Which no doubt is one of the cases referenced by Bush when he mentioned ”federal judges mistaking themselves for elected legislators,“ paraphrasing another right-wing dog-whistle expression, ”legislating from the bench,“ which means ”judges who make legal decisions that we disagree with.“

Bush’s speech was chock full of platitudes involving charity, the homeless, the lonely, the ill, the weak, and the innocent… even ”giving hope to the prisoner“… despite the fact that Bush’s own policies have callously disregarded these exact populations.

All part of the new right-wing approach to social justice: talk the talk, but walk the other way.

Categories: Religion, Right-Wing Hypocrisy Tags:

Religious Persecution

December 17th, 2014 2 comments

In Northern California, a Christian group has been blocked from using a private commercial space in a local strip mall. The congregants do not have a common church within more than an hour’s drive, and so want to rent the 2200-square-foot space in order to conduct daily prayers and Sunday services. However, the local city council, dominated by atheists, voted down the proposal in a 4-1 vote, which was celebrated by many atheists protesting outside the city council, bearing signs that read, “Ban Christianity!” and “Christianity Destroys Lives!” One demonstrator said, “To me, that church is a threat to my freedom, my liberties, and everything I own.”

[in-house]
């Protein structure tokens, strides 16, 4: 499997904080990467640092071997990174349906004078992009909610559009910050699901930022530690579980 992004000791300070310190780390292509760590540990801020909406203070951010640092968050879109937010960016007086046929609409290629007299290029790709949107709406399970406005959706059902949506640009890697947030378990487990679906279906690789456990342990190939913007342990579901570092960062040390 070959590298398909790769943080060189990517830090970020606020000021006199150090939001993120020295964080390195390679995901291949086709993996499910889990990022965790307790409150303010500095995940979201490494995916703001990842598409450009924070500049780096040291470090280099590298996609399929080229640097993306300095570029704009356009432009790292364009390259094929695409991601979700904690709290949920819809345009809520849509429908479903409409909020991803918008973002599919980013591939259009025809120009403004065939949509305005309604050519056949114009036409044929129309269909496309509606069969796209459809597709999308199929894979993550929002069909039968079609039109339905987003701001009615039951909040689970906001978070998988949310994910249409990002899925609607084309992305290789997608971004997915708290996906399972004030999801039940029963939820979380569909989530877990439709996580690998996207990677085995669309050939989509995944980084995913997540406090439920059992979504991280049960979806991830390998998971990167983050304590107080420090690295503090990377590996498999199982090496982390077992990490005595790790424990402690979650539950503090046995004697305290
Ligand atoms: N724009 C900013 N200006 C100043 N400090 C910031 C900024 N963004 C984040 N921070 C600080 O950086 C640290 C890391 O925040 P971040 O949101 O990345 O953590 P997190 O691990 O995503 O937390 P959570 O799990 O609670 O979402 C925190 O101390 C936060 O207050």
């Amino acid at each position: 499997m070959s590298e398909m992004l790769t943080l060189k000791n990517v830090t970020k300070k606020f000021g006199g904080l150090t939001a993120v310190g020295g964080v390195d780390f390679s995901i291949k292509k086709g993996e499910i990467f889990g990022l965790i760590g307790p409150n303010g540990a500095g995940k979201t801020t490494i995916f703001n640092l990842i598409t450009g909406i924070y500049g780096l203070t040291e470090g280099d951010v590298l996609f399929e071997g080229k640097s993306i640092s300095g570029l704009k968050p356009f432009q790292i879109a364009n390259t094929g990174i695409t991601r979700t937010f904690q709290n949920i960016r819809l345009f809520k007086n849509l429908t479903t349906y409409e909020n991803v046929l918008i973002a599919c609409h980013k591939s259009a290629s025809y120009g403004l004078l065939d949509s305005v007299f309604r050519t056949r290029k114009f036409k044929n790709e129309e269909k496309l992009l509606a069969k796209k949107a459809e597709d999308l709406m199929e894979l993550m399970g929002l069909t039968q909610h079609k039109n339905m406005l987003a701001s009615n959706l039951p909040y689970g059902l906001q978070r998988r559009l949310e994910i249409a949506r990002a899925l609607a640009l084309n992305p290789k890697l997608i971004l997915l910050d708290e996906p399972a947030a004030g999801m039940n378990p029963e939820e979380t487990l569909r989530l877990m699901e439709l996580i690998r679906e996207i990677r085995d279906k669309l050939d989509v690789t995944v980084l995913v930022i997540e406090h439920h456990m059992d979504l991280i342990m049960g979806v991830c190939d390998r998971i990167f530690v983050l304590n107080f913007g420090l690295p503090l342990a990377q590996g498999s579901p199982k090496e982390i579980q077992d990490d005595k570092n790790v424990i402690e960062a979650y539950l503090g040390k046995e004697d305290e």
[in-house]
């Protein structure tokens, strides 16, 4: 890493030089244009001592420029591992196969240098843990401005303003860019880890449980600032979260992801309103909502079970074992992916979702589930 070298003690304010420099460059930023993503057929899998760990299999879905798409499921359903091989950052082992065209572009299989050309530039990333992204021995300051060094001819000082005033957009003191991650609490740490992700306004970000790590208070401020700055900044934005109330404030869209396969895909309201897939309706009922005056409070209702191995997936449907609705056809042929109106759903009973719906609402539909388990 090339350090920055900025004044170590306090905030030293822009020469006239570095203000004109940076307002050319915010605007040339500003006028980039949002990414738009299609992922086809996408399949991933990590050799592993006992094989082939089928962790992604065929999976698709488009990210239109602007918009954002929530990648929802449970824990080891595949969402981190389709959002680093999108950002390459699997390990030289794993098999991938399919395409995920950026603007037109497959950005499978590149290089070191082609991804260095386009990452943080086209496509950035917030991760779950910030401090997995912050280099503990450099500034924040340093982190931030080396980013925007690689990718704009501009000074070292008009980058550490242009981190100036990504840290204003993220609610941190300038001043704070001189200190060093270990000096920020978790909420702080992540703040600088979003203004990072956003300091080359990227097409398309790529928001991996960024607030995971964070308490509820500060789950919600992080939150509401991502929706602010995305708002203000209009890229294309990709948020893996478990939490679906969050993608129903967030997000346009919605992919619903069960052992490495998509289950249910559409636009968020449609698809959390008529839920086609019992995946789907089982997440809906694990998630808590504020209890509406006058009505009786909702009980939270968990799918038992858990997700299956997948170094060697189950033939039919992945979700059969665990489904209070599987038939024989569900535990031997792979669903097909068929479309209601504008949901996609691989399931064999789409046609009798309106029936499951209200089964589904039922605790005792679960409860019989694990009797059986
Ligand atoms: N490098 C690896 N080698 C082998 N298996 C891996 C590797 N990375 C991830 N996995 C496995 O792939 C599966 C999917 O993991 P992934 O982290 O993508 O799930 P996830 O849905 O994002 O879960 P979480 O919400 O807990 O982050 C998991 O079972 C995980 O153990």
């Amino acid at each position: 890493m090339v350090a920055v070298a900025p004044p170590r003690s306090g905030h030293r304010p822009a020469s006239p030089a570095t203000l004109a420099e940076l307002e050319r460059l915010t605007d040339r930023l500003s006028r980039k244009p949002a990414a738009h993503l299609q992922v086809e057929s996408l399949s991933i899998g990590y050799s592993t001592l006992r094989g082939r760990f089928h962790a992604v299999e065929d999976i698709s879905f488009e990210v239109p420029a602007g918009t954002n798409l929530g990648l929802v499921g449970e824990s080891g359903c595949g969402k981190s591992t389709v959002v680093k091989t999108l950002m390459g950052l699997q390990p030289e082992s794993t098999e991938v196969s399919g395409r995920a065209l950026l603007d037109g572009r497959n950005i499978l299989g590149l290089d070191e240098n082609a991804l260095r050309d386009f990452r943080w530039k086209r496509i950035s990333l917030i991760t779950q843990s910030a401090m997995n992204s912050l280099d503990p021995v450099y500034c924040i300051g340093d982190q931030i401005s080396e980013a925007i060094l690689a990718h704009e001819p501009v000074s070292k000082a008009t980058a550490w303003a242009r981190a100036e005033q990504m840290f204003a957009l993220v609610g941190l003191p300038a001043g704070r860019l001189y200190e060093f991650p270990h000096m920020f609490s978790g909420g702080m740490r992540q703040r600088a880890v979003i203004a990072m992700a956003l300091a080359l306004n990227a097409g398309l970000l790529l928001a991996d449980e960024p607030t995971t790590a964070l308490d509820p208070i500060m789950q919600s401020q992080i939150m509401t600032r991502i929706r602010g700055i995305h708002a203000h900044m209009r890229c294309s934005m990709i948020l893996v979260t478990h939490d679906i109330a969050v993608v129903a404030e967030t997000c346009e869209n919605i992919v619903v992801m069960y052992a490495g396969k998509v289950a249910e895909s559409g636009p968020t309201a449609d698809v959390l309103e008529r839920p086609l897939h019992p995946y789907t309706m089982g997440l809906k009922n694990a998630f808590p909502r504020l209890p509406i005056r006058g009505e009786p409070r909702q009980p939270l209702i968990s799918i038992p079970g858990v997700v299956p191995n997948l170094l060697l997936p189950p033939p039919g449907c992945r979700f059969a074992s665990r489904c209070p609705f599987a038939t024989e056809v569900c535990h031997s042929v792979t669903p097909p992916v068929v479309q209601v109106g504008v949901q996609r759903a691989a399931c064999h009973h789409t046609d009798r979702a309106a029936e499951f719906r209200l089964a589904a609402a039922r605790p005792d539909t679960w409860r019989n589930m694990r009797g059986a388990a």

OK, it’s pretty obvious that story is not correct. It’s clearly pretty outrageous, though a sizable number of right-wingers hungry for an opportunity for righteous indignation would probably believe it if it appeared on Fox or Breitbart, or if it landed in their email box.

However, it’s not exactly untrue. It is simply inaccurate on some details. That event really did happen—except it wasn’t in Northern California, it was in Georgia. And it wasn’t atheists protesting and blocking the use of a space for religious purposes, it was Christians doing that. And they were doing that because it wasn’t a church that wanted to use the space, it was a mosque.

When you hear claims of persecution, it’s almost always Christians complaining about how oppressed they are, about how there’s a war on Christmas, or a war on Christianity, and how much their religious rights an freedoms are being violated every day. But when you look at the specific claims, it’s always because of either (1) imagined slights, like people saying “Happy Holidays” instead of “Merry Christmas”; (2) situations falsely perceived to be restrictions, like children not allowed to pray in school (they can); or (3) pushbacks against Christian actions which actually violate the First Amendment rights of others, like having required prayer for all students in a school, or using public land exclusively for their religion and none other—but which Christians see as assaults against their own liberties.